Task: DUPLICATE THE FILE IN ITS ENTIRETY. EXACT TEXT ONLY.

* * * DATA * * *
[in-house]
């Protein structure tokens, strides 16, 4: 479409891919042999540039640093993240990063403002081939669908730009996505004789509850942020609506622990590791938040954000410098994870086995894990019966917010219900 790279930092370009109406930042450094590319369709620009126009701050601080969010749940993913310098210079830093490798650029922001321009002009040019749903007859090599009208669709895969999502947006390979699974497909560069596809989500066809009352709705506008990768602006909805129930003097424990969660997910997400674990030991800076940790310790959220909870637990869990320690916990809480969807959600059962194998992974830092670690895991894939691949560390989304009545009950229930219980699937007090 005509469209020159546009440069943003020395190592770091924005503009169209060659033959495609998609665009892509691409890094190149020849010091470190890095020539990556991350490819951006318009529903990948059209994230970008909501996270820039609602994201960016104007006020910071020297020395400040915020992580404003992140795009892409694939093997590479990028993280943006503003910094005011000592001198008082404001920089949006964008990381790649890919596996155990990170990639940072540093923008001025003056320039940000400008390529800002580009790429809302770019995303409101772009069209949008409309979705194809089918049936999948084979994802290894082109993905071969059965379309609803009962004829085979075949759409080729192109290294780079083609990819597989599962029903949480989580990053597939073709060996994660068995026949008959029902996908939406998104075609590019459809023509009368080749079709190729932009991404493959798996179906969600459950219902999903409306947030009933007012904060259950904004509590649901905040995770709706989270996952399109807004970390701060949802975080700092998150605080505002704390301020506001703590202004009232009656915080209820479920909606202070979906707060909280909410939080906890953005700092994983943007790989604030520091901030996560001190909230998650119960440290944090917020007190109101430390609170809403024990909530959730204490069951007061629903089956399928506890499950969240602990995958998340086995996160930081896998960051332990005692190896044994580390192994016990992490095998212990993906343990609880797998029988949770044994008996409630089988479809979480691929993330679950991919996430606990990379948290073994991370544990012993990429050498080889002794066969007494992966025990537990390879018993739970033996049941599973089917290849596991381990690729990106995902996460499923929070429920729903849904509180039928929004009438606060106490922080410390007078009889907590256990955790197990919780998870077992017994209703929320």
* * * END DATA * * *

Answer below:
[in-house]
């Protein structure tokens, strides 16, 4: 479409891919042999540039640093993240990063403002081939669908730009996505004789509850942020609506622990590791938040954000410098994870086995894990019966917010219900 790279930092370009109406930042450094590319369709620009126009701050601080969010749940993913310098210079830093490798650029922001321009002009040019749903007859090599009208669709895969999502947006390979699974497909560069596809989500066809009352709705506008990768602006909805129930003097424990969660997910997400674990030991800076940790310790959220909870637990869990320690916990809480969807959600059962194998992974830092670690895991894939691949560390989304009545009950229930219980699937007090 005509469209020159546009440069943003020395190592770091924005503009169209060659033959495609998609665009892509691409890094190149020849010091470190890095020539990556991350490819951006318009529903990948059209994230970008909501996270820039609602994201960016104007006020910071020297020395400040915020992580404003992140795009892409694939093997590479990028993280943006503003910094005011000592001198008082404001920089949006964008990381790649890919596996155990990170990639940072540093923008001025003056320039940000400008390529800002580009790429809302770019995303409101772009069209949008409309979705194809089918049936999948084979994802290894082109993905071969059965379309609803009962004829085979075949759409080729192109290294780079083609990819597989599962029903949480989580990053597939073709060996994660068995026949008959029902996908939406998104075609590019459809023509009368080749079709190729932009991404493959798996179906969600459950219902999903409306947030009933007012904060259950904004509590649901905040995770709706989270996952399109807004970390701060949802975080700092998150605080505002704390301020506001703590202004009232009656915080209820479920909606202070979906707060909280909410939080906890953005700092994983943007790989604030520091901030996560001190909230998650119960440290944090917020007190109101430390609170809403024990909530959730204490069951007061629903089956399928506890499950969240602990995958998340086995996160930081896998960051332990005692190896044994580390192994016990992490095998212990993906343990609880797998029988949770044994008996409630089988479809979480691929993330679950991919996430606990990379948290073994991370544990012993990429050498080889002794066969007494992966025990537990390879018993739970033996049941599973089917290849596991381990690729990106995902996460499923929070429920729903849904509180039928929004009438606060106490922080410390007078009889907590256990955790197990919780998870077992017994209703929320």